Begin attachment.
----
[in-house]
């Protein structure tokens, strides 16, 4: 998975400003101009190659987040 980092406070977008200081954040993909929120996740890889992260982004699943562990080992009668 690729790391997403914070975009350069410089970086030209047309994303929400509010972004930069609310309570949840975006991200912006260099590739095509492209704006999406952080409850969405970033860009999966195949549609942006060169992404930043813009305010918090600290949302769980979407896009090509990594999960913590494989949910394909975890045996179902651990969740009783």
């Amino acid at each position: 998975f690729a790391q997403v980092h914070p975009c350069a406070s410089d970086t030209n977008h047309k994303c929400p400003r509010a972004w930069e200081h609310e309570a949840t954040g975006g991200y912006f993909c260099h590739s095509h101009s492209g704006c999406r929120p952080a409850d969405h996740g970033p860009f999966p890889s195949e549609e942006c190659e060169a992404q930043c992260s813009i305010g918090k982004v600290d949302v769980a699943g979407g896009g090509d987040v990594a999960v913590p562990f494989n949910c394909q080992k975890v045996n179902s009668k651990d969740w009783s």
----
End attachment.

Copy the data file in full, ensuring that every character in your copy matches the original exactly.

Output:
[in-house]
């Protein structure tokens, strides 16, 4: 998975400003101009190659987040 980092406070977008200081954040993909929120996740890889992260982004699943562990080992009668 690729790391997403914070975009350069410089970086030209047309994303929400509010972004930069609310309570949840975006991200912006260099590739095509492209704006999406952080409850969405970033860009999966195949549609942006060169992404930043813009305010918090600290949302769980979407896009090509990594999960913590494989949910394909975890045996179902651990969740009783």
């Amino acid at each position: 998975f690729a790391q997403v980092h914070p975009c350069a406070s410089d970086t030209n977008h047309k994303c929400p400003r509010a972004w930069e200081h609310e309570a949840t954040g975006g991200y912006f993909c260099h590739s095509h101009s492209g704006c999406r929120p952080a409850d969405h996740g970033p860009f999966p890889s195949e549609e942006c190659e060169a992404q930043c992260s813009i305010g918090k982004v600290d949302v769980a699943g979407g896009g090509d987040v990594a999960v913590p562990f494989n949910c394909q080992k975890v045996n179902s009668k651990d969740w009783s």